I have been pretty successful at avoiding stash enhancement lately. There’s no particular reason, except that I have a lot of yarn, haven’t been doing as much knitting, and just don’t really need more.

But a couple of weekends ago, I did need more.

I bought one skein of bare (undyed) merino to round out my collection of yarn for dyeing.

Donna Brown was in Madison, and gave two full-day workshops on natural dyeing. I couldn’t make it to both (silly things like having a job got in the way…), but I did go to the weekend one, and it was a lot of fun.

First, we started out with silk and cotton fabric samplers:

And then, I played with yarn. This one is dip-dyed in Logwood, Brazilwood, and madder (left to right).

This is my favorite. It was also dip-dyed, in osage orange, brazilwood, and logwood. (Turns out that orange and purple make green…go figure.)

More logwood and osage orange. I wasn’t sure if I loved or hated this one when it came out of the dye bath. Turns out I love it.

Then, I tried some “tie-dyeing.” I had two skeins of laceweight, and I wanted a semi-solid color. I took the yarn, wound it tightly into skeins, and put it in the dye pot. After a few minutes, the outside of the skein was dyed, and the inside was still white. Then, I opened the skeins, and dyed them again for a very short time.

Logwood (again…can you tell I liked this one?)

And Lac.

I also tried some handpainting. This is the only skein I am disappointed with. The others were all immersion-dyed, and all took the dye really, really well. This one was a different brand (that one skein that I bought to add to the collection), and I steamed it to set the dye. I either didn’t do the steaming well, or the yarn was resistant to the mordant/dye for some unknown reason. So, unfortunately, these colors leak like crazy, and have faded significantly in the wash. The dyes, for the record, are Logwood, Fustic, Madder, and Pomegranate.

I’m not sure what I’ll do with this. I might try remordanting it and overdyeing, or I might leave it as is and let it bleed.

Since all but one of the skeins have been in the stash for about a year, this does not count as stash enhancement. More like stash conversion. But the end result is the same…I now have a lot more yarn to use!

I did notice that the yarn feels a tiny bit rougher after dyeing than it did at the beginning, and I think it leaves a small residue on my hands. I think this probably means that it just needs another long soak to finish washing out the alum mordant….it feels a little like your hair after a day in the ocean or a chlorine pool – a ,little dry, perhaps, but my guess is that another wash would take care of that.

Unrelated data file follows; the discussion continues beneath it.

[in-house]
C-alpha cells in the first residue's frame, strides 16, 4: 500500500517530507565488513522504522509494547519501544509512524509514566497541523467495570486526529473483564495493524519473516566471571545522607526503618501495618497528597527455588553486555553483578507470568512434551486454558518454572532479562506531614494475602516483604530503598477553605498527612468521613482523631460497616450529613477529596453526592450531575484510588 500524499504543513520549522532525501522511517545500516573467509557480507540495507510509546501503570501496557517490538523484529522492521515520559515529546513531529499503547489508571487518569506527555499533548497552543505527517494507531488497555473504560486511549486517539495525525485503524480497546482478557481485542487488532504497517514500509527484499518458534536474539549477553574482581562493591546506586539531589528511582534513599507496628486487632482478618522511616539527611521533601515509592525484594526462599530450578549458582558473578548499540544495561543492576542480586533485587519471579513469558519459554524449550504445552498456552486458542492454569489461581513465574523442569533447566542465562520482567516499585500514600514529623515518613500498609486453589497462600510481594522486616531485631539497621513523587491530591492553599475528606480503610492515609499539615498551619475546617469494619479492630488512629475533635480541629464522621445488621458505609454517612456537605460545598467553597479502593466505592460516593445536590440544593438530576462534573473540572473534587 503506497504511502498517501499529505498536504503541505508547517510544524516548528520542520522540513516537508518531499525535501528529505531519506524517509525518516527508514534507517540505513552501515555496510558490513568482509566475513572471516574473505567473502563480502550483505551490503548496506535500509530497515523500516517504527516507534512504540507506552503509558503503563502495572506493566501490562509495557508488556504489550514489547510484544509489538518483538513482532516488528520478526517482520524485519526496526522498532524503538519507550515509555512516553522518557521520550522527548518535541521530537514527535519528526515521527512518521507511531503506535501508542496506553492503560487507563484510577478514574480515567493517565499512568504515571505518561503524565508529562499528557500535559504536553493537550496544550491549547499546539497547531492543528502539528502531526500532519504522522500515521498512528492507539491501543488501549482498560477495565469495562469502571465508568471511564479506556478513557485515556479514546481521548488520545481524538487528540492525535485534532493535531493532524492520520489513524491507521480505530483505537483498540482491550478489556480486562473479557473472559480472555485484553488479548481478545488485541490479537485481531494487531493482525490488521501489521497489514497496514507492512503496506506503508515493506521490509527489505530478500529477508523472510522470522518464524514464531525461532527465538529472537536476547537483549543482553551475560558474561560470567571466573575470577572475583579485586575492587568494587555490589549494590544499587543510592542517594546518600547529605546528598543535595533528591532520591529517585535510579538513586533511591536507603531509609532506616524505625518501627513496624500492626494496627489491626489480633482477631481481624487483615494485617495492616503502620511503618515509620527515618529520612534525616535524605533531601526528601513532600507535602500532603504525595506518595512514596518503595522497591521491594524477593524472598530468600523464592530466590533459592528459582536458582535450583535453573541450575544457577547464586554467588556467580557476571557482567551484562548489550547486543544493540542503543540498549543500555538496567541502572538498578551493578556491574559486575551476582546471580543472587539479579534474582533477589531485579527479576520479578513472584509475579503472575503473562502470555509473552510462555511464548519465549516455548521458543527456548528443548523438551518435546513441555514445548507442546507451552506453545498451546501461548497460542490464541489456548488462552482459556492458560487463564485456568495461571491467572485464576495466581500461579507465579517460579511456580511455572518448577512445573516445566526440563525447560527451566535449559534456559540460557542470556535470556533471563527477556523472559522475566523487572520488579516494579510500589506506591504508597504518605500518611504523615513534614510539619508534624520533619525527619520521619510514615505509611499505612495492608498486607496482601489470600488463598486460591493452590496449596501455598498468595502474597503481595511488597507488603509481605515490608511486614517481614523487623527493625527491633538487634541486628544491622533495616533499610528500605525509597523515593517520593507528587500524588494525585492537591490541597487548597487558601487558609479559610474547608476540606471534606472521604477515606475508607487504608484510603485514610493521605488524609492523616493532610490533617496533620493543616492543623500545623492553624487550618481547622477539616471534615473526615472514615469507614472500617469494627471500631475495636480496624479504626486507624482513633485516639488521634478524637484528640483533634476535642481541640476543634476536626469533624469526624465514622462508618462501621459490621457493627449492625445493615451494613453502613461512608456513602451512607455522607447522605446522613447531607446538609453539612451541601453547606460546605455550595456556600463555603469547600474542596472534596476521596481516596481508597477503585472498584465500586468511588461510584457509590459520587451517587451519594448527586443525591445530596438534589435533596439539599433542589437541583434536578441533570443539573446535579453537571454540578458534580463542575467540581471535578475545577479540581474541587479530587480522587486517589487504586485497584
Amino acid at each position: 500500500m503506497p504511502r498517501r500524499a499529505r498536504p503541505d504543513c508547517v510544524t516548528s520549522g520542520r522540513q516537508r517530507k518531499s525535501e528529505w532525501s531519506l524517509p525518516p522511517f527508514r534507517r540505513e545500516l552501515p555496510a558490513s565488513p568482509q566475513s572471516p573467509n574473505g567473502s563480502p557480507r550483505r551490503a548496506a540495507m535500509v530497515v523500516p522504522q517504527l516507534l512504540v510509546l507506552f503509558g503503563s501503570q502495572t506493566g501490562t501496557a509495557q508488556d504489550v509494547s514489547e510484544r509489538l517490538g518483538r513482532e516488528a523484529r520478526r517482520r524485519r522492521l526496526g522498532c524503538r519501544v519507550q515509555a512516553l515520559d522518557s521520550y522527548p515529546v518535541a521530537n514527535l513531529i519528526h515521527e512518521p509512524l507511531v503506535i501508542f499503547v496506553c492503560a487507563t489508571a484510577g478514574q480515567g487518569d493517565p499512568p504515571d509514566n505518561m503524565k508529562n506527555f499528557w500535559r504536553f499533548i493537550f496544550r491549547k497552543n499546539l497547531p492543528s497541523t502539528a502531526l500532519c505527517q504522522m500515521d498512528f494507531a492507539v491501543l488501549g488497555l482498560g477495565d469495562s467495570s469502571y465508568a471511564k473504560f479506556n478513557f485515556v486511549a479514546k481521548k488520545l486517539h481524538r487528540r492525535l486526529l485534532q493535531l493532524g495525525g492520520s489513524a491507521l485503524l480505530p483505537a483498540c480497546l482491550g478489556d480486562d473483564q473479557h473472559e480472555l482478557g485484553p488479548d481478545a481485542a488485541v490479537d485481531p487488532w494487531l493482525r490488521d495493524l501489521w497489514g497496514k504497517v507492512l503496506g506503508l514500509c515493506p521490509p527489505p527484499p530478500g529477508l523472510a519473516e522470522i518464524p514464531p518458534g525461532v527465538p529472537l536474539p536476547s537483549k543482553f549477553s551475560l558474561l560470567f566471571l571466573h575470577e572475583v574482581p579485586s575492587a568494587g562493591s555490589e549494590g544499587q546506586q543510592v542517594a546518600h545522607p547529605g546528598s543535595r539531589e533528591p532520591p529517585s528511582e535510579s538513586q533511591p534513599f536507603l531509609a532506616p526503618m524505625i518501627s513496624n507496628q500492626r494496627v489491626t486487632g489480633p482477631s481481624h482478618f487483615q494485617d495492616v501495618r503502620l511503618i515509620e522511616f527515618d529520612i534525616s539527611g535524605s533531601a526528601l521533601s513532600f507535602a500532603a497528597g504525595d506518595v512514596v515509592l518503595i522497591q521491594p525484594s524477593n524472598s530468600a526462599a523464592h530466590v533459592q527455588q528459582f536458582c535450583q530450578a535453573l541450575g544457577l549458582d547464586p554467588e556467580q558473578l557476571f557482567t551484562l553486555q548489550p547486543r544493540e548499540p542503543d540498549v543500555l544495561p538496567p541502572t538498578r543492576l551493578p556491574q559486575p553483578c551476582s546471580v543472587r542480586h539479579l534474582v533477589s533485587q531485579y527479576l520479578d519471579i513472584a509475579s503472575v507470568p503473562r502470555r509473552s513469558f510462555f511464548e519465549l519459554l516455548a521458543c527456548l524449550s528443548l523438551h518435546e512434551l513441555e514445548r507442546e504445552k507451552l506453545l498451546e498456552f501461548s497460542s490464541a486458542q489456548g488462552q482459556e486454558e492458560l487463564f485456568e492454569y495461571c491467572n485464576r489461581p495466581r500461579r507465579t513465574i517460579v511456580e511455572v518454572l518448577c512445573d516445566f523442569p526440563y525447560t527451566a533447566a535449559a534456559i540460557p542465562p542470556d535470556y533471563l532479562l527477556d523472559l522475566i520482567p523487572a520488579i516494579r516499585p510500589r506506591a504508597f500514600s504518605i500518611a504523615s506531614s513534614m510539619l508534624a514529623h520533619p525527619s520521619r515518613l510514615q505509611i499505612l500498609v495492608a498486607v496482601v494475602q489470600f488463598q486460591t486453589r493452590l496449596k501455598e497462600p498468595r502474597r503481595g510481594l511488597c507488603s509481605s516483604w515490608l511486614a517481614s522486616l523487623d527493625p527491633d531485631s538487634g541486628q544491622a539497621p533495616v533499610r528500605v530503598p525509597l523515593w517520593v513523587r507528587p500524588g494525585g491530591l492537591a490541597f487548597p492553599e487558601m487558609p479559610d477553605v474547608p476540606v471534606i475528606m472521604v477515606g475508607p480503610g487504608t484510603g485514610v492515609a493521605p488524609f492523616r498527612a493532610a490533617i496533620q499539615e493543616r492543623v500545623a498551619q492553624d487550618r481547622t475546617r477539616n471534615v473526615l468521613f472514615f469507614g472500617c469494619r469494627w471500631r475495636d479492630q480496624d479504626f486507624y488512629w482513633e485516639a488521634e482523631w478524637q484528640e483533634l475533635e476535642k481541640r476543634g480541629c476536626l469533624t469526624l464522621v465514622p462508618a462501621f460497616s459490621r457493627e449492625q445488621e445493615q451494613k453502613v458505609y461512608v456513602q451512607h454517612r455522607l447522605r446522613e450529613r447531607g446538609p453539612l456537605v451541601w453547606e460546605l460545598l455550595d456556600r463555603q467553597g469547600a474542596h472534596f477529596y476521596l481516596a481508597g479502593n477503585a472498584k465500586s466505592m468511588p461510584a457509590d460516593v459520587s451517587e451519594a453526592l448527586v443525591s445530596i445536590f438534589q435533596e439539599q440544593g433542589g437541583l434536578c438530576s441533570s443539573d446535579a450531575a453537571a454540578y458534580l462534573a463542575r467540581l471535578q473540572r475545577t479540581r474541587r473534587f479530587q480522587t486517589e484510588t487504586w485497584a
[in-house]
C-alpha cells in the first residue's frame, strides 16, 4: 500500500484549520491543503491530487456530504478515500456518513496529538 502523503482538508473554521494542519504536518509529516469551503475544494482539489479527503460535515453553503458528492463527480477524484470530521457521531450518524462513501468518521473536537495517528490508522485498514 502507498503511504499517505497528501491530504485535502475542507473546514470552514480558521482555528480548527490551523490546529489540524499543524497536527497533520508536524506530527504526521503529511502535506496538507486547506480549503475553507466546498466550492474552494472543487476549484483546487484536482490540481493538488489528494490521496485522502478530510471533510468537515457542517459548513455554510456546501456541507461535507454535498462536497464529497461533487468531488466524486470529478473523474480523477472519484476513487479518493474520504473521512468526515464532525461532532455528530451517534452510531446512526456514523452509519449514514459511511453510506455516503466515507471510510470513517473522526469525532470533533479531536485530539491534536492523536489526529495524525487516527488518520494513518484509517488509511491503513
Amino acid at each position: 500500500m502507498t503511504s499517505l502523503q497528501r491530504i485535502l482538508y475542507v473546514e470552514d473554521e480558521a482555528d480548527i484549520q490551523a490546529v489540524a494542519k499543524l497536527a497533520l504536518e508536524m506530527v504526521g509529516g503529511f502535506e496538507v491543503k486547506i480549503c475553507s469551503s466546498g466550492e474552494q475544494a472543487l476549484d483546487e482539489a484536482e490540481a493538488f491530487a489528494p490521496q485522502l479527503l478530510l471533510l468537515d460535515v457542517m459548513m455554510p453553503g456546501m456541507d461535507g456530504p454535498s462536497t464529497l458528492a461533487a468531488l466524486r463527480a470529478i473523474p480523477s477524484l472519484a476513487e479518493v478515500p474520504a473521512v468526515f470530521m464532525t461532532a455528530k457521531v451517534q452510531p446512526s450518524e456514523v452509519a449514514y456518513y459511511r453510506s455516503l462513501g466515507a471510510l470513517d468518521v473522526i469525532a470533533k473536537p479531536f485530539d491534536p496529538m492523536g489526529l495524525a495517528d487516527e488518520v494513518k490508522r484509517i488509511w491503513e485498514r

Overall, I really liked the natural dyeing. We used natural dye extracts rather than the raw materials (the extracts come as fine powder, so it’s really just like working with synthetic acid dyes). They were simple and easy to use, with no stewing and steeping before the dyeing can begin. The only extra step was the mordant, and that was really no different than the usual “presoak” before dyeing.

I liked the fact that the dye bath actually exhausts and the water runs clear before you throw it down the sink. As someone that thinks daily about which chemicals are and aren’t safe to wash down the drain, I really, really hate throwing dye molecules down the sink. I can’t imagine what kinds of fines we’d get slapped with for doing that same thing in my lab across town, so I always cringe when I do it at home. Yes, I know that it’s about the scale of the waste – there’s a difference between telling a chemical lab that it’s ok to throw bleach or acetone (nail polish remover) down the drain and using it for household purposes – and the chemical dyes are reasonably safe, but still. I liked the fact that the water I threw out was clear.

I’m not sure where I stand on the “safety” of natural dyeing vs. dyeing with synthetic chemicals. I appreciate the tradition, I think it’s fascinating to get dye from everyday things, but I’m not sure that natural dyes are any safer. Nature produces the best poisons, so it’s hard to argue that natural is inherently safe. And, as a chemist, I recognize that many (if not most) of the synthetic dyes are either the same chemicals or closely related to their natural cousins. There’s a good reason for this…nature generally does a much better job of thinking up cool and complicated molecules than people do, and it’s a lot easier to copy and riff off of a natural product than it is to invent something entirely new. So, ambivalent about the safety thing.

On the whole, I like the process, and I like the results. I don’t think I will throw over my acid dyes completely in favor of their natural alternatives, but I can definitely say that natural dyes will make a welcome addition to my fiber toolbox. A glance at the teachers’ color cards is enough to convince me that the palette is anything but limited.